“We must have one eye on the runway and another on the cash burn. Ensure that you always have at least six months’ runway as a buffer. In the initial stages, one should raise capital whenever it is available to maintain this buffer,” he urges.

Shroff also asserts that the focus should be on being compliant, building scalable processes, and having a transparent communication plan for emergencies.

A great investment landscape, strong gains on VC investment, government initiatives, and a resilient growth market are important for startups to flourish, notes Lunia.

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Role of government initiatives

The government’s supportive policies for startups have significantly eased the journey for founders now, compared to a decade ago. India's journey in digitising public infrastructure, through initiatives such as the UPI, account aggregation, and ONDC have set a global precedent in secure digital payment systems and collaborations.

“As an entrepreneur, I am thankful for the consistent support extended by the Government of India to our entrepreneurial landscape. The government’s visionary initiatives, exemplified by programs like Digital India, act as ideal launchpads for Indian entrepreneurs,” says Nishith Rastogi, Founder and CEO, Locus.

The success story of ONDC (Open Network for Digital Commerce) is particularly inspiring, demonstrating how startups can transform entire industries.

Jay Prakash Co-founder and CEO of Silence Laboratories, remarks on the nation’s commitment to nurture an ecosystem of technology and entrepreneurship.

“As we advance, the focus on privacy and secure data collaboration becomes increasingly critical. The rapid digital transformation in India necessitates a paradigm shift towards 'privacy by design’–integrating privacy at the foundational level of technological development,” he says.

Driving disruption and innovation

In the ever-expanding digital landscape, startups across industries—from FMCG, robotics and logistics to pharma, biotechnology, agriculture, defence, and beyond—are rethinking the boundaries of innovation, setting the tone for others to follow.

“These innovative ventures are propelling aspiring entrepreneurs to unprecedented heights, reshaping societal and economic development across diverse domains,” says Yuvraj Shidhaye, Founder and Director, TreadBinary, a consulting firm.

“Over the last decade, there has been unprecedented growth and impact of many startups in various sectors and domains, revolutionising business as we know it,” says Zaiba Sarang, co-founder of iThink Logistics.

In particular, startups in the electric vehicle (EV) sector have emerged at the forefront of transformation and progress, driving India’s narrative in the new age.

Such startups have acted as catalysts, steering India away from its traditional dependence on fossil fuels, says Akash Gupta, Co-Founder and CEO, Zypp Electric.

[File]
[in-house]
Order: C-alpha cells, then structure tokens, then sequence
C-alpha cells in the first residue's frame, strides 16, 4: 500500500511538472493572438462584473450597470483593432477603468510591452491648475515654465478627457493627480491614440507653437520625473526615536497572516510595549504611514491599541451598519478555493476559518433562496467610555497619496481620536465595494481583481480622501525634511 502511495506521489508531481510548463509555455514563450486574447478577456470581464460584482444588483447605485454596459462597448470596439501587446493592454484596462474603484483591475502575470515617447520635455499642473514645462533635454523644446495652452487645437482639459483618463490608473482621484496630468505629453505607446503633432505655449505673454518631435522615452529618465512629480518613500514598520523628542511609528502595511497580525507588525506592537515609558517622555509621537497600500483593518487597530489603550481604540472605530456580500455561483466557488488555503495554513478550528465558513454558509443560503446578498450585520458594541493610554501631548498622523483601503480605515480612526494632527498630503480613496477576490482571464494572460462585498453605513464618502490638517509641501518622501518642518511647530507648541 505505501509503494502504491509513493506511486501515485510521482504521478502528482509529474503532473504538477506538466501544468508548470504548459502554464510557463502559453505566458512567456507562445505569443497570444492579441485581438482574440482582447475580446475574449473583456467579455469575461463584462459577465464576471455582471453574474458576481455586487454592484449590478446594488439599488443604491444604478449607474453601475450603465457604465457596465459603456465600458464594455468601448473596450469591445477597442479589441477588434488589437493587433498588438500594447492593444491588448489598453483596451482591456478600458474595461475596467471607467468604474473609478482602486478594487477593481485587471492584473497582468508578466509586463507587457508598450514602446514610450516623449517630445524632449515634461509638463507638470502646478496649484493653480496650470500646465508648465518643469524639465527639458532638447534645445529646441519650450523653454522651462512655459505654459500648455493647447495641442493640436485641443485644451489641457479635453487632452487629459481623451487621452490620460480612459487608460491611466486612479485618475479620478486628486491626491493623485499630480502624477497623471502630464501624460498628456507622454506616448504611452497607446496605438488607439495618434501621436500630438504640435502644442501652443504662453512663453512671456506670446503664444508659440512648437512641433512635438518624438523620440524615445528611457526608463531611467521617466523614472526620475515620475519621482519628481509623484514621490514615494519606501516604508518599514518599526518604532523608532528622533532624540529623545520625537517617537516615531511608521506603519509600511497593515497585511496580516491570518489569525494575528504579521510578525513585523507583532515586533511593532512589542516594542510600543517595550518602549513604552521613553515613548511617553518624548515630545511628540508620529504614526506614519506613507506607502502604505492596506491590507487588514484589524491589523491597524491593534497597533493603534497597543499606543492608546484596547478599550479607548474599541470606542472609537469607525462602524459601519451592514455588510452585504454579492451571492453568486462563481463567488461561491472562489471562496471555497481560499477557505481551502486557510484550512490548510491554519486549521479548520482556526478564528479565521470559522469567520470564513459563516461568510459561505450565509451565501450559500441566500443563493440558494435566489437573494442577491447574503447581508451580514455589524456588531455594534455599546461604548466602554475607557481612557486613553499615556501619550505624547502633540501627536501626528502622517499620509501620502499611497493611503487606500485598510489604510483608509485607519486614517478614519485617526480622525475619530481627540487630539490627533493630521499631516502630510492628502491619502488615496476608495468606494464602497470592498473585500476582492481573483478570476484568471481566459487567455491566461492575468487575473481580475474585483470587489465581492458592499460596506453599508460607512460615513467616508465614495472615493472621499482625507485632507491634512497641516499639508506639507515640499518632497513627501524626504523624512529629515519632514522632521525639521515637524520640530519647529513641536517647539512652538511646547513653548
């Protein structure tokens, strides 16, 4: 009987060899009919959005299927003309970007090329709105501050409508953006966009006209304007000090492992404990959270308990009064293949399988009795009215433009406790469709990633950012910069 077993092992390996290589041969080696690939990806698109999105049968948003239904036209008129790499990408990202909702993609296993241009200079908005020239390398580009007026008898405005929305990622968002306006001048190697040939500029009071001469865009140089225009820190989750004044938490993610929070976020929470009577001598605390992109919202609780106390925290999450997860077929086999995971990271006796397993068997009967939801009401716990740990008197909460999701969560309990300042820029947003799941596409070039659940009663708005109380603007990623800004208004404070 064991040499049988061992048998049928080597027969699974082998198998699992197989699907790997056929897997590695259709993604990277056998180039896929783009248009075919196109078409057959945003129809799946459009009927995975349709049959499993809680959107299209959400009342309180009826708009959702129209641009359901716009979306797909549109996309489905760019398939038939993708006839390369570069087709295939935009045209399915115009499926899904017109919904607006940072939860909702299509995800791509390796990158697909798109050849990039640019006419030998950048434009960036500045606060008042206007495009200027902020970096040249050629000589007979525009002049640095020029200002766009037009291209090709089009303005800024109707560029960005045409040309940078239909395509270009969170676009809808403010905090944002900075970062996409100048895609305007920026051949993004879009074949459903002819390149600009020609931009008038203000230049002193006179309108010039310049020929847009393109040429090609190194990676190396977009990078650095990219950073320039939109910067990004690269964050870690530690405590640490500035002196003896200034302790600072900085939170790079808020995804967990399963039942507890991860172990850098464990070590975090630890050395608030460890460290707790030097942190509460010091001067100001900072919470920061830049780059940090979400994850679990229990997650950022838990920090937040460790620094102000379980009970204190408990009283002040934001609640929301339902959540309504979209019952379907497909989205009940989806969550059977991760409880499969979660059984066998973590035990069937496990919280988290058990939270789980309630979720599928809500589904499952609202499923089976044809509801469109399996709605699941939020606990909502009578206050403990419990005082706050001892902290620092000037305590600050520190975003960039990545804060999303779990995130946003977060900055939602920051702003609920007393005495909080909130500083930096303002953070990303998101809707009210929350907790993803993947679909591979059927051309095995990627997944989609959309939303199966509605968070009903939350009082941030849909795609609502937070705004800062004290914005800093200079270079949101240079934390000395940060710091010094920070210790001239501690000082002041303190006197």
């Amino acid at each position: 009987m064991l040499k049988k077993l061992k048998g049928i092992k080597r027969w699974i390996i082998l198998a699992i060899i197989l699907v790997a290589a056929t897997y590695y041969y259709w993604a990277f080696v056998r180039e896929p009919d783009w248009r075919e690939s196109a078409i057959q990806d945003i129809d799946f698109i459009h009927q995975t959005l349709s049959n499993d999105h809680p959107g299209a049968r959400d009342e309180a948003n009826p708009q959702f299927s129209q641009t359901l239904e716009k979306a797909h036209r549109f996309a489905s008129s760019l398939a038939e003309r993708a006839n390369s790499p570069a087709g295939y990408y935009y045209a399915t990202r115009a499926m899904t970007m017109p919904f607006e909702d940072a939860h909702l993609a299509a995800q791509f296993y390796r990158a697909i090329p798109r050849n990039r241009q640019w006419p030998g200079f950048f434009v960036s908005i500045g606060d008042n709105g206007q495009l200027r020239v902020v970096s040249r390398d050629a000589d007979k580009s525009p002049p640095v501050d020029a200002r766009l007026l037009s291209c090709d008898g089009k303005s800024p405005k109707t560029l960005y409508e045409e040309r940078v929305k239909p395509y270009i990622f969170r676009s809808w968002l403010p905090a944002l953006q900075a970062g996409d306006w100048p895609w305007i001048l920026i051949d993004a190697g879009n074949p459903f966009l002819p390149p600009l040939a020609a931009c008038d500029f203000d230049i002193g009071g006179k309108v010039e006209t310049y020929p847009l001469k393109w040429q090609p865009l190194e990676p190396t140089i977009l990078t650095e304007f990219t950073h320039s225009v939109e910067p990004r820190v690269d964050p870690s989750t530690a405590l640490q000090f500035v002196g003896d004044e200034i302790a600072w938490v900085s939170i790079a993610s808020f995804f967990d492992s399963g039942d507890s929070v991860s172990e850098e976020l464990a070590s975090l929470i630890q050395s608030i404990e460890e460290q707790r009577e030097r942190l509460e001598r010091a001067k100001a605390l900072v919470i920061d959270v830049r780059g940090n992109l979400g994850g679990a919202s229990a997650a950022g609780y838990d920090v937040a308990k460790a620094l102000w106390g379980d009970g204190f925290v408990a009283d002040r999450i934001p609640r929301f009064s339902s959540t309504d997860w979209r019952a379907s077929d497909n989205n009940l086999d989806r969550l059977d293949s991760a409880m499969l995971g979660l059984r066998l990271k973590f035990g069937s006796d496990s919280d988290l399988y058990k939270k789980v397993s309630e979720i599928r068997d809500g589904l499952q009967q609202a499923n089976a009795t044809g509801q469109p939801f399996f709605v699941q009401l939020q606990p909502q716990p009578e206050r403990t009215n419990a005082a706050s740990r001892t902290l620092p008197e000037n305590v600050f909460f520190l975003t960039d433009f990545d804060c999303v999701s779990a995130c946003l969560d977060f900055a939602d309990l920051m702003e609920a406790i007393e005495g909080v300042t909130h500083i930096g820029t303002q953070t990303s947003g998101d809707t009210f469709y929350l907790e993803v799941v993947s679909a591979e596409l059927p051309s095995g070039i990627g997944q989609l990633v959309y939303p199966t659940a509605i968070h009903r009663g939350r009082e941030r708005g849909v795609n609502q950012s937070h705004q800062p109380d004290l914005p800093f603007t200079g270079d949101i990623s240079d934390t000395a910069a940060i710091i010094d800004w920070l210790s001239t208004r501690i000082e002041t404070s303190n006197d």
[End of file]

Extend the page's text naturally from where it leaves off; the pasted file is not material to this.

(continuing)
“EV startups have revolutionised the industry by introducing innovative concepts like battery technology, charging solutions, and affordable electric vehicles. This has led to economic growth and eco-conscious living. By driving sustainability, startups are shaping the future of mobility,” he says.

In the healthcare domain too, several startups are introducing transformative solutions to address pressing challenges, giving birth to innovative approaches to patient care.

“Today, we find ourselves on the brink of a healthcare revolution where technology converges with compassion,” says Amol R Deshmukh, Founder and CEO, MedRabbits, a health-tech startup.

Drone technology is also making significant strides in the country, enhancing capabilities across sectors.

Ease of regulations and incentives for innovations intended to encourage more players in the drone ecosystem is crucial, says Prem Kumar Vislawath, CEO and Founder, Marut Drones.

“For true innovation and inventiveness to come about, startups need to have an environment where they can take risks. Visionary policymaking is the need of the hour,” he adds.

In the pursuit of innovation, efficiency and excellence, Indian tech startups have started embracing ground-breaking technologies such as AI (artificial intelligence) and machine learning in recent years.

About 70% of startups in India invest in AI to enhance their product capabilities and internal efficiencies, notes Shashank Dubey, Chief Revenue Officer and Co-founder at Tredence, a data science and AI solutions company.

Aspiring entrepreneurs should use AI to solve last-mile problems across industries—transitioning from conceptualisation to execution, he adds.

“This approach drives value to clients by recognising challenges where AI can provide practical and sustainable value. The goal is to cultivate a value-based vision integrated into the last mile of user experience.”

As startups step into another year of impactful moments and milestones, they must find ways to contribute value to the country and cherish the journey along the way.

Tushar Khurana, Co-Founder, Perfora, an oral care brand, puts it succinctly: “Startups are not just businesses; they are a journey of resilience, learning, and daring greatly. Embrace failures, celebrate small wins, and remember, it’s the journey that shapes your success.”

Edited by Swetha Kannan

Montage of TechSparks Mumbai Sponsors